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Home>Vegetable Seeds>Tomato>Red
Brandywine, Red - Tomato
Red Brandywine Tomato
Brandywine, Red - Tomato
Item Id: 3400041 review

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Red Brandywine Certified Naturally Grown Seed

80 to 100 days, indeterminate — It is by far one of the most recognized of heirloom tomato varieties and helped to establish the mainstream heirloom seed renaissance. The regular leaf plants yield fruits that are red, relatively large (over a pound), globe to oblate shaped, and full of flavor. 

Any tomato with the "Brandywine" moniker has immediate "recognition" and generates interest among gardeners. There is a lot of lore surrounding the Brandywine category of tomatoes. And by lore, I mean confusion, myth, argument, and cliques who follow various garden writers. We simply try to stick to facts that are verifiable using primary source historical documentation and compare that to the firsthand observations we gather during our grow outs.

The information that you find in seed catalogs, gardening books and magazine articles tends to simply be the oft repeated "Amish origin story." We have found no factual basis for this attribution and assume that it began as conjecture based on an association with its name to the creek in Pennsylvania with the same name. This evolved to become legend, and has now achieved the status of commonly accepted "fact."

Here is what we know, in Johnson and Stokes' 1889 Seed Annual, they describe the origin of the name, "Brandywine."  They wrote, "The name given it was suggested by our friend, Thos. H. Brinton, of Chadd's Ford, Pa., who has probably grown and tested more varieties of tomatoes than any other person in the United States, who wrote September 25th, 1888: "The more I see of the Tomato No. 45, the more I am pleased with it,  It is certainly a magnificent new and distinct variety, and worthy of the name 'Brandywine.' after the most beautiful of all streams, which flows near our Quaker village."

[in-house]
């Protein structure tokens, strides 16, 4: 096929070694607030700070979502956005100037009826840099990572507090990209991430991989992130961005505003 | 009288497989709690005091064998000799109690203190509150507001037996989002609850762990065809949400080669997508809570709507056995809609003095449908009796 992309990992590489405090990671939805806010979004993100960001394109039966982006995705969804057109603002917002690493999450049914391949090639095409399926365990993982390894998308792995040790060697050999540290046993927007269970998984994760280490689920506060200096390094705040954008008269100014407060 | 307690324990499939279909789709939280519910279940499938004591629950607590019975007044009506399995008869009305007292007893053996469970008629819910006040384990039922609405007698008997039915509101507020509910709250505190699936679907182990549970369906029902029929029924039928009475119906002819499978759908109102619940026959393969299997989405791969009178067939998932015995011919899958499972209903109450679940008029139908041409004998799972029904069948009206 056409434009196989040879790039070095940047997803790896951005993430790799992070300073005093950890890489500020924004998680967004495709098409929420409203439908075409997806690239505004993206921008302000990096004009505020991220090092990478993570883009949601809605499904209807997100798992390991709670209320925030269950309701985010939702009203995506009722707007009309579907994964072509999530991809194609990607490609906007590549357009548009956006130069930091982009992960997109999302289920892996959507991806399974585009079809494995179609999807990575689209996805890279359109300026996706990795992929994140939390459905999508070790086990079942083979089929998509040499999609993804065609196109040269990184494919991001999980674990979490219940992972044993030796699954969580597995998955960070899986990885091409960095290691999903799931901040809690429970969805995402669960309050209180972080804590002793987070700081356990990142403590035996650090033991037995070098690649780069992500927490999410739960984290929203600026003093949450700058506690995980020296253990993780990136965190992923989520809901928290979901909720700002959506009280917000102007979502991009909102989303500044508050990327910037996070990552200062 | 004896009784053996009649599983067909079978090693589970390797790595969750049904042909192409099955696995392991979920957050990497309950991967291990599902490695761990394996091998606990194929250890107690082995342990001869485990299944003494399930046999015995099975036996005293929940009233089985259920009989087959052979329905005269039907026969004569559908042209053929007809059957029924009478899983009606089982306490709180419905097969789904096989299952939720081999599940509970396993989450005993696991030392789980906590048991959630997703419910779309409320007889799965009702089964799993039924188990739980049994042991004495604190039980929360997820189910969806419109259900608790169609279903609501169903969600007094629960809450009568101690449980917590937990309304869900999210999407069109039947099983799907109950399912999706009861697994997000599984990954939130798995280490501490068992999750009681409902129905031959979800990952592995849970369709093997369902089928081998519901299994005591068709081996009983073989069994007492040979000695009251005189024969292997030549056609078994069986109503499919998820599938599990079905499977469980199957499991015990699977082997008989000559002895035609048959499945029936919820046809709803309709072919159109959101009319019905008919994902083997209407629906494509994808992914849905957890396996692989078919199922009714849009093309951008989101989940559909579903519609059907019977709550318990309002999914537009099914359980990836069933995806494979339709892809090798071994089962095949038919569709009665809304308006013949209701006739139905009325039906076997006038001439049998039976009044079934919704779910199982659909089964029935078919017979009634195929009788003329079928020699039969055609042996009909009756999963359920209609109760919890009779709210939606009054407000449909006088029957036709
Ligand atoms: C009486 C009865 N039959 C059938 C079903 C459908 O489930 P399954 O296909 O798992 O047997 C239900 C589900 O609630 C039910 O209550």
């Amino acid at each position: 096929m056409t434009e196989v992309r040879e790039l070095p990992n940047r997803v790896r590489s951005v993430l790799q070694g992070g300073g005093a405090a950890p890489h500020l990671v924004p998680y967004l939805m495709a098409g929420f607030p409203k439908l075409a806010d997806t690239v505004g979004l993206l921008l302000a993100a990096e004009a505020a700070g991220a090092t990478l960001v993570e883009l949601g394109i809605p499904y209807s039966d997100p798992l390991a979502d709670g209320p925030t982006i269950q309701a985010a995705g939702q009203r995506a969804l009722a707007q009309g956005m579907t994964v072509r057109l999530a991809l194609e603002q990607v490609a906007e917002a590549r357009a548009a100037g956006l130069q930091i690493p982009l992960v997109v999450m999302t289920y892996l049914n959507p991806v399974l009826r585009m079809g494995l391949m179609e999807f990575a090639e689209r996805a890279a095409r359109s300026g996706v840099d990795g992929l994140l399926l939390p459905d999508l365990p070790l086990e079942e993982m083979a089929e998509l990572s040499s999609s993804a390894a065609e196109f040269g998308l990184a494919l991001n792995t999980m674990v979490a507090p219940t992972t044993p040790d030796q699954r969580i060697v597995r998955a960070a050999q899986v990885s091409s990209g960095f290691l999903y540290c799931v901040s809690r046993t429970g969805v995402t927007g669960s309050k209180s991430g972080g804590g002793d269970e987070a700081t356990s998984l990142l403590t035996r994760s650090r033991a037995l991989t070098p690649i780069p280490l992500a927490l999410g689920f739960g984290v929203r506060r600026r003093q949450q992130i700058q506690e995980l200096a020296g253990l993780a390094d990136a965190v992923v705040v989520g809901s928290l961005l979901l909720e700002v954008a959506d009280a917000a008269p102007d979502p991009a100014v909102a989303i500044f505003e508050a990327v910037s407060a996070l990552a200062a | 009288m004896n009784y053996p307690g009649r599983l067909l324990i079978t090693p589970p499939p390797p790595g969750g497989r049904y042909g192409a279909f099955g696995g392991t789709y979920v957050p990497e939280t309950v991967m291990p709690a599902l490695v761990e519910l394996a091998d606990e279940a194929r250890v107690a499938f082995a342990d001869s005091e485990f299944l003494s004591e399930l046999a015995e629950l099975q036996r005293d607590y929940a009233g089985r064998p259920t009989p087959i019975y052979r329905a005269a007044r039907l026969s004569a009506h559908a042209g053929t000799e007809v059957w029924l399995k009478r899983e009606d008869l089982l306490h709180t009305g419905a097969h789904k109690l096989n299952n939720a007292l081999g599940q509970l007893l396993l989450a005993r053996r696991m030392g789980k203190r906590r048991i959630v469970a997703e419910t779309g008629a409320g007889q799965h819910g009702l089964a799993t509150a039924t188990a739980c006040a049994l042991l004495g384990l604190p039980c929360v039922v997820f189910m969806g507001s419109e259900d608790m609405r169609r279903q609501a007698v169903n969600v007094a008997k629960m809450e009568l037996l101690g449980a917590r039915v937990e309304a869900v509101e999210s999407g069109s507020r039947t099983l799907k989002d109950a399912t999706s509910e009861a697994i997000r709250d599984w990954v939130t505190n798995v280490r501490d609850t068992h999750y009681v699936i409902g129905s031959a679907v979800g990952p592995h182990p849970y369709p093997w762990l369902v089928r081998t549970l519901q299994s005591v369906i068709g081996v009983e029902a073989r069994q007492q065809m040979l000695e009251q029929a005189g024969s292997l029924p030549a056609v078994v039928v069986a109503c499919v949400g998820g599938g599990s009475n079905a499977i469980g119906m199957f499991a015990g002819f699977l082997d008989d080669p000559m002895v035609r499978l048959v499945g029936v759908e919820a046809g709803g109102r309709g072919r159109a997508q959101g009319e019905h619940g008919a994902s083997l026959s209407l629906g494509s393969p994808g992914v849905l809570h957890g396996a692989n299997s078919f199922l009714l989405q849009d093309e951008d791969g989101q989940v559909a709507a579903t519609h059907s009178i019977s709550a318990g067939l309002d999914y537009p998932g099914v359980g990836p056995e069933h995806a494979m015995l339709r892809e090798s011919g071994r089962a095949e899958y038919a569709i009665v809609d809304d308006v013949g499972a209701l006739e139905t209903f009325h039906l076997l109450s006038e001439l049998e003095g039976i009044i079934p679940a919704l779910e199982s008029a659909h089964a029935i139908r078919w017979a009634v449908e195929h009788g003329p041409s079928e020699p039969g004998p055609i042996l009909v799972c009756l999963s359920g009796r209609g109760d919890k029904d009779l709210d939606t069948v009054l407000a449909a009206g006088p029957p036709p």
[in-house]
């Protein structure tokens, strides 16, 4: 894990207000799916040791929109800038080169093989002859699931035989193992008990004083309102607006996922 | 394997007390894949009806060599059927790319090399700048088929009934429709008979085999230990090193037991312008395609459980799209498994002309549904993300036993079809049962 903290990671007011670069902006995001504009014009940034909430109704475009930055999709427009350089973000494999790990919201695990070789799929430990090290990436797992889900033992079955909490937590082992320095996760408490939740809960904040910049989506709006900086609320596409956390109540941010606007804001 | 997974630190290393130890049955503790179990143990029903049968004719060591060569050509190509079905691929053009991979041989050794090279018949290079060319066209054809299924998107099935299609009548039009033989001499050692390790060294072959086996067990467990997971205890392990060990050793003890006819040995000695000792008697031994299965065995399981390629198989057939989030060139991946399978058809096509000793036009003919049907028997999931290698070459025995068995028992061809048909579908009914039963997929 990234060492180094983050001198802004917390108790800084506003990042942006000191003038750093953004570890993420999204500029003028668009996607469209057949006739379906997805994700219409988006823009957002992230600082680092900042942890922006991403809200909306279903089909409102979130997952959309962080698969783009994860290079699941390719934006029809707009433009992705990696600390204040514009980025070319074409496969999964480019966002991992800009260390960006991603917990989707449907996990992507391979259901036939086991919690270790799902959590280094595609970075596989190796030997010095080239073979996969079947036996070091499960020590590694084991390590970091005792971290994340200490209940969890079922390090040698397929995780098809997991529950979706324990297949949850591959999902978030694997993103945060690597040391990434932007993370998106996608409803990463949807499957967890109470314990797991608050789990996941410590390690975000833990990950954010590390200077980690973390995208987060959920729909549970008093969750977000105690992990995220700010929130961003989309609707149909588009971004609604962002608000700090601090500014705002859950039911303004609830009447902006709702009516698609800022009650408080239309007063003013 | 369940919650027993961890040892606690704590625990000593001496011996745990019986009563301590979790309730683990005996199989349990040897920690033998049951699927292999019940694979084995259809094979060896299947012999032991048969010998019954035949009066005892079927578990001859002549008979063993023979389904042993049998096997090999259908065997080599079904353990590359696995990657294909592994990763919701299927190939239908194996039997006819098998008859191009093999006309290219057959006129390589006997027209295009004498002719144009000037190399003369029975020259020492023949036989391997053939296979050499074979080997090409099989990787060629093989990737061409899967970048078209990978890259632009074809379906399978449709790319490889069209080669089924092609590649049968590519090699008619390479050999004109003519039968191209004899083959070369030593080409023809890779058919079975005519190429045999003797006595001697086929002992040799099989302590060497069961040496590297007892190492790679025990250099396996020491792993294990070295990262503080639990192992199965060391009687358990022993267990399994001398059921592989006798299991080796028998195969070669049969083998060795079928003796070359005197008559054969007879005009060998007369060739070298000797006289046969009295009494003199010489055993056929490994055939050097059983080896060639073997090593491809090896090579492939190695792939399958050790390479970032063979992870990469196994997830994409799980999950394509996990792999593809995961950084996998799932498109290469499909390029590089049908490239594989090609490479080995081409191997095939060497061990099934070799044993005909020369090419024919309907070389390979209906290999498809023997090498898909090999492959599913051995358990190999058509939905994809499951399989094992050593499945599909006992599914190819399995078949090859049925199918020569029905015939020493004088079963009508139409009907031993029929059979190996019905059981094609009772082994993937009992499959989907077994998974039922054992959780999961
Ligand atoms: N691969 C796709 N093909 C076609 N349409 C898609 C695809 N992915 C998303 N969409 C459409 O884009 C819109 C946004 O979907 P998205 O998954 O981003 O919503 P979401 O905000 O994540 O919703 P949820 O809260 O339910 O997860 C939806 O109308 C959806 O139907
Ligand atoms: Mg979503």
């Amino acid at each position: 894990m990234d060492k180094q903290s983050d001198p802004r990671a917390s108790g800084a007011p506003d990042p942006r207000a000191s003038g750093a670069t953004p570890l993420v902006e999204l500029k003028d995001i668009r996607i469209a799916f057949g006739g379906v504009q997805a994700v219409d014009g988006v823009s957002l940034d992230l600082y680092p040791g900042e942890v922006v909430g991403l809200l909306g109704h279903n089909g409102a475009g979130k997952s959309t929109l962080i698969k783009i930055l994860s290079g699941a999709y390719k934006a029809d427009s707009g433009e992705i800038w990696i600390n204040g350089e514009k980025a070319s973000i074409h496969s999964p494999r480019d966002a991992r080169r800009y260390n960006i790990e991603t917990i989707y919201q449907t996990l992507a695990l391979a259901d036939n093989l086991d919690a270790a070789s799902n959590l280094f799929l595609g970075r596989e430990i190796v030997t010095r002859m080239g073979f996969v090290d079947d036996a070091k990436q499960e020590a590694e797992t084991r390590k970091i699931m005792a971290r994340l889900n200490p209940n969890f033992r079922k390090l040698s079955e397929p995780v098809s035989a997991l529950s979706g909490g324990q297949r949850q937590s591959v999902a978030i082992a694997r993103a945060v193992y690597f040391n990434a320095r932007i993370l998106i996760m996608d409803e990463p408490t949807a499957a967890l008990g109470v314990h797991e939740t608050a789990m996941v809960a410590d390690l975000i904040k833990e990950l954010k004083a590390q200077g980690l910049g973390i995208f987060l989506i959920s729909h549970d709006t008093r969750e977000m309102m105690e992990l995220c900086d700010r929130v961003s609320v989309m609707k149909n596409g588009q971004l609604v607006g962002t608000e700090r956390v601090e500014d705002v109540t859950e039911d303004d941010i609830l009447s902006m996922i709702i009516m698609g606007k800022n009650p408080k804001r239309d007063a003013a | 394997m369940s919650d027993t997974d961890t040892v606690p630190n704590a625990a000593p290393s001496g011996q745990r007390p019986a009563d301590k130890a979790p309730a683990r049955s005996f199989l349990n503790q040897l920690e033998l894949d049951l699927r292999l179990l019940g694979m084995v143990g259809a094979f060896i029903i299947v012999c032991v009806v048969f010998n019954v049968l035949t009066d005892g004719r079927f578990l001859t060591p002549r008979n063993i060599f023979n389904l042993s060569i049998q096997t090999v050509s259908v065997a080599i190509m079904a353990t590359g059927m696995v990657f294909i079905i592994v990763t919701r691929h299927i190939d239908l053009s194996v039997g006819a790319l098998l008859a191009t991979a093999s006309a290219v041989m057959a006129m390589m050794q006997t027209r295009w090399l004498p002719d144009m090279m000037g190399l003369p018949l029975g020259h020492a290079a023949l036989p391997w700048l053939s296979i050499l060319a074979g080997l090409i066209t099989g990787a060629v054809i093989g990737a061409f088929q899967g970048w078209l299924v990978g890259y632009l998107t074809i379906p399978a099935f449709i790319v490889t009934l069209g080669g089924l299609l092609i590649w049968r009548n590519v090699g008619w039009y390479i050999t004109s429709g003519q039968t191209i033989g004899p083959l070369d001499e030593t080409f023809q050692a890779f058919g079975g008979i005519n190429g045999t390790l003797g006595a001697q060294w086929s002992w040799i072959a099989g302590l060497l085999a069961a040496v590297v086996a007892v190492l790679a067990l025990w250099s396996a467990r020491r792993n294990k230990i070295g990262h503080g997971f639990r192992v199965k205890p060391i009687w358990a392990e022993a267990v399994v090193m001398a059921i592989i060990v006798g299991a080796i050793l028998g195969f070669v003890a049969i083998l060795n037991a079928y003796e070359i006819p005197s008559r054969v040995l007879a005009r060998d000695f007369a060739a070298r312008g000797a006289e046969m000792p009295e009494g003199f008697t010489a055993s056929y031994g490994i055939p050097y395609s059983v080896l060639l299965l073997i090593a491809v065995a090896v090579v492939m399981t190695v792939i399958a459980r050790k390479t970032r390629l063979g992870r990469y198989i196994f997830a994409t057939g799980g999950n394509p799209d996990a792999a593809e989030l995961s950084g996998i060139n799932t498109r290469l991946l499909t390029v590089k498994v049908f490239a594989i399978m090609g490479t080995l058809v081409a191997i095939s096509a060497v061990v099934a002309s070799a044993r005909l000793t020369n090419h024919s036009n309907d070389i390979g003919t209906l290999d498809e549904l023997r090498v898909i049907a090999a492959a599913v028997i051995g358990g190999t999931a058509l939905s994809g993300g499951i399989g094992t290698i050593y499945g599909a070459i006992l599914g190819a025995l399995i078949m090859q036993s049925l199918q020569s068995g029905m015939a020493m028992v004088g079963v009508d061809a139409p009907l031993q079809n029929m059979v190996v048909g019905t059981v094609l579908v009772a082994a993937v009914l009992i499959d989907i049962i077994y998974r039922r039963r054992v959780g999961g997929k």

Our parent stock is from author and tomato authority Craig LeHoullier who got the seed from Landis Valley in the early 1990s. Each packet contains approximately 20 seeds.

Informational References:
  1. "100 Heirloom Tomatoes for the American Garden," Dr. Carolyn Male, Workman Publishing, 1999, pages 70-71.
  2. "Epic Tomatoes: How To Select and Grow the Best Varieties of All Time," Craig LeHoullier, Storey Publishing, 2015, page 44.
Customer Reviews Average Rating review
A mixed bag...
These are tasty tomatoes, but can be difficult to grow. The first one or two turn out quite huge and if you don't have even water conditions, they can end up pretty cat-faced (cracked near the stem end). This part is easily cut off and you still have a HUGE fruit to use. My husband loves them for sandwiches. The fruits are smaller and nicer looking as the season goes on.
Reviewed by: Jolene Pirrone from Upstate NY. on 3/1/2014
Nice tomatoes
This plant produces lots of tasty tomatoes that are nice and round with a smooth skin. The tomatoes are a little more than 2 inches in diameter. The only drawback for me (not for everyone) is that the plant grows, and grows, and grows! It is definitely a big vine and you must make lots of room for it so the branches don't smother each other and can let air flow through. If I had a bigger garden I would plant many more of these.
Reviewed by: kim Hanna from NYC. on 9/2/2012
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